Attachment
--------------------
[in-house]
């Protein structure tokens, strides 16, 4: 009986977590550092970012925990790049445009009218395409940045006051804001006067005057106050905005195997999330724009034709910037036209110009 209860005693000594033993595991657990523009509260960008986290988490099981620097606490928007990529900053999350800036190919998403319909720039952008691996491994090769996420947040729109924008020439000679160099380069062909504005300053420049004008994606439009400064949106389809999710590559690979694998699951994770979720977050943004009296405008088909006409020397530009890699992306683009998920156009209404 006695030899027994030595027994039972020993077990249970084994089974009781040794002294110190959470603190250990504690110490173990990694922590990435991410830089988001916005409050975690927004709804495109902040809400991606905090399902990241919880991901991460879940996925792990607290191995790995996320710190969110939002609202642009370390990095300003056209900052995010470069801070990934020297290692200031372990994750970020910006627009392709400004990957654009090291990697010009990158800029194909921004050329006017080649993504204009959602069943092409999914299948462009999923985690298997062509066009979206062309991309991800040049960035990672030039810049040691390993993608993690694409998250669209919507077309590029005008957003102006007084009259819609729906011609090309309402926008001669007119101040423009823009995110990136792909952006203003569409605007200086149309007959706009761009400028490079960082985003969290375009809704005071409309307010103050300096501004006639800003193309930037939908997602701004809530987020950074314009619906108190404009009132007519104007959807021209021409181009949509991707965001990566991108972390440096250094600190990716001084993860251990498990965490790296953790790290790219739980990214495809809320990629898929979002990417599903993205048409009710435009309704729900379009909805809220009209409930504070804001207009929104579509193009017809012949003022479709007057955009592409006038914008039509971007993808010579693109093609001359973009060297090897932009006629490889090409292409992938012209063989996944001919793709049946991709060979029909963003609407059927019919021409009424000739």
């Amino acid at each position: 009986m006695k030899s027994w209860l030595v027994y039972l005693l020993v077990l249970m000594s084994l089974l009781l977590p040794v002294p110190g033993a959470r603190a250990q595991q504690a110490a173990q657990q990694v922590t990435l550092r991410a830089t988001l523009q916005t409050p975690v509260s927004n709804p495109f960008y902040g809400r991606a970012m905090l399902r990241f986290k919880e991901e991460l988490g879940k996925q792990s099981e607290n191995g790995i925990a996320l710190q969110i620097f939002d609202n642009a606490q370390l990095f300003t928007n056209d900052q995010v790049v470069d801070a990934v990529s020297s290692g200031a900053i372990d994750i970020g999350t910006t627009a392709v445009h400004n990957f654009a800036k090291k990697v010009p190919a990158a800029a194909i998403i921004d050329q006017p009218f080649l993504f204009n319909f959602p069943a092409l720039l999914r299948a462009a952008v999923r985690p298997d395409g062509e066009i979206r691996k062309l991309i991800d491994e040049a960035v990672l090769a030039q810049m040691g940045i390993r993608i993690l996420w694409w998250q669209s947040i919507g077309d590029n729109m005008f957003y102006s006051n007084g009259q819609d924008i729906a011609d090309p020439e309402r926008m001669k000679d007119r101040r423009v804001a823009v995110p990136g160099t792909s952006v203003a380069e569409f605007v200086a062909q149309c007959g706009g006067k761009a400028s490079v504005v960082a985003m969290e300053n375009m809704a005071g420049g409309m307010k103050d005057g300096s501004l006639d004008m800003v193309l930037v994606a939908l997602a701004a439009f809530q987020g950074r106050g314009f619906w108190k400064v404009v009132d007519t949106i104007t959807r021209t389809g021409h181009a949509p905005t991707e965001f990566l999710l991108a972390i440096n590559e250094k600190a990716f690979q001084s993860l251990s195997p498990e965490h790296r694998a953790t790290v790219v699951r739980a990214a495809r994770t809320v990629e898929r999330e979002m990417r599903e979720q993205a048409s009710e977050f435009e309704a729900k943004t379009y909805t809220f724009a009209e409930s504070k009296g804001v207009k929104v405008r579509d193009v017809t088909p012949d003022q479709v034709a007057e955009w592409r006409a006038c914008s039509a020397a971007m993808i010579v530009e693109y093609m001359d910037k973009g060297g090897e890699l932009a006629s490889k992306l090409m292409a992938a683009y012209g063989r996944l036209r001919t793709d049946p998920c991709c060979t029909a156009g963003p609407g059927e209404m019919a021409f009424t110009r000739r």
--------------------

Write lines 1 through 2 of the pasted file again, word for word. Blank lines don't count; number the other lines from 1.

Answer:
[in-house]
């Protein structure tokens, strides 16, 4: 009986977590550092970012925990790049445009009218395409940045006051804001006067005057106050905005195997999330724009034709910037036209110009 209860005693000594033993595991657990523009509260960008986290988490099981620097606490928007990529900053999350800036190919998403319909720039952008691996491994090769996420947040729109924008020439000679160099380069062909504005300053420049004008994606439009400064949106389809999710590559690979694998699951994770979720977050943004009296405008088909006409020397530009890699992306683009998920156009209404 006695030899027994030595027994039972020993077990249970084994089974009781040794002294110190959470603190250990504690110490173990990694922590990435991410830089988001916005409050975690927004709804495109902040809400991606905090399902990241919880991901991460879940996925792990607290191995790995996320710190969110939002609202642009370390990095300003056209900052995010470069801070990934020297290692200031372990994750970020910006627009392709400004990957654009090291990697010009990158800029194909921004050329006017080649993504204009959602069943092409999914299948462009999923985690298997062509066009979206062309991309991800040049960035990672030039810049040691390993993608993690694409998250669209919507077309590029005008957003102006007084009259819609729906011609090309309402926008001669007119101040423009823009995110990136792909952006203003569409605007200086149309007959706009761009400028490079960082985003969290375009809704005071409309307010103050300096501004006639800003193309930037939908997602701004809530987020950074314009619906108190404009009132007519104007959807021209021409181009949509991707965001990566991108972390440096250094600190990716001084993860251990498990965490790296953790790290790219739980990214495809809320990629898929979002990417599903993205048409009710435009309704729900379009909805809220009209409930504070804001207009929104579509193009017809012949003022479709007057955009592409006038914008039509971007993808010579693109093609001359973009060297090897932009006629490889090409292409992938012209063989996944001919793709049946991709060979029909963003609407059927019919021409009424000739």